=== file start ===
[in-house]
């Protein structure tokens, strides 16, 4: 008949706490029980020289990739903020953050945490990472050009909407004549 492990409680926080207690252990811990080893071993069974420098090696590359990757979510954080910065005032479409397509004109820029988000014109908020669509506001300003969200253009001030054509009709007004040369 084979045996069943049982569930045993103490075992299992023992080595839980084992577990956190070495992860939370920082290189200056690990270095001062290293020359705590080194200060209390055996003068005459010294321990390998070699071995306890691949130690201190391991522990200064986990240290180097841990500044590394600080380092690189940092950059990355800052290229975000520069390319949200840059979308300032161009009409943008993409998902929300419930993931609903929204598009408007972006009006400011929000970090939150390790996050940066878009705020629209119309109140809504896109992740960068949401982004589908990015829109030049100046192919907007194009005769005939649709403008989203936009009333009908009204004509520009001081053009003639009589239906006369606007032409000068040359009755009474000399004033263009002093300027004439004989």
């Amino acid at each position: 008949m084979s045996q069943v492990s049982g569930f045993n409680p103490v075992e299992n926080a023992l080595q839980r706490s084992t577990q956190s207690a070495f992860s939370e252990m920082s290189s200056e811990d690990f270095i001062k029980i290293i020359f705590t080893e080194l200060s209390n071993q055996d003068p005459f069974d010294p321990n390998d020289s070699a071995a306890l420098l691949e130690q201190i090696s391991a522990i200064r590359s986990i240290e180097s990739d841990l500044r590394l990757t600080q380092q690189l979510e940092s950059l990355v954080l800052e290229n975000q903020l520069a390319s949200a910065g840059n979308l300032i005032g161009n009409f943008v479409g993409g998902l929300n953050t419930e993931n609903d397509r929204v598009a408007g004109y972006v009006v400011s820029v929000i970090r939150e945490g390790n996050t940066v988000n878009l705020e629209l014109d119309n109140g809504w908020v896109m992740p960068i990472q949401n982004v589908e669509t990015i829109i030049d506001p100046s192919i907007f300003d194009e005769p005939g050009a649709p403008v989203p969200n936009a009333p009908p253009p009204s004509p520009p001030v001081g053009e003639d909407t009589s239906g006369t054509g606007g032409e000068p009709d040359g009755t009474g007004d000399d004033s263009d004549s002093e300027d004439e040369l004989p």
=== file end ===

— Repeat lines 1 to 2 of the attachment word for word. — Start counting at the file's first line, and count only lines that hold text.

[in-house]
């Protein structure tokens, strides 16, 4: 008949706490029980020289990739903020953050945490990472050009909407004549 492990409680926080207690252990811990080893071993069974420098090696590359990757979510954080910065005032479409397509004109820029988000014109908020669509506001300003969200253009001030054509009709007004040369 084979045996069943049982569930045993103490075992299992023992080595839980084992577990956190070495992860939370920082290189200056690990270095001062290293020359705590080194200060209390055996003068005459010294321990390998070699071995306890691949130690201190391991522990200064986990240290180097841990500044590394600080380092690189940092950059990355800052290229975000520069390319949200840059979308300032161009009409943008993409998902929300419930993931609903929204598009408007972006009006400011929000970090939150390790996050940066878009705020629209119309109140809504896109992740960068949401982004589908990015829109030049100046192919907007194009005769005939649709403008989203936009009333009908009204004509520009001081053009003639009589239906006369606007032409000068040359009755009474000399004033263009002093300027004439004989």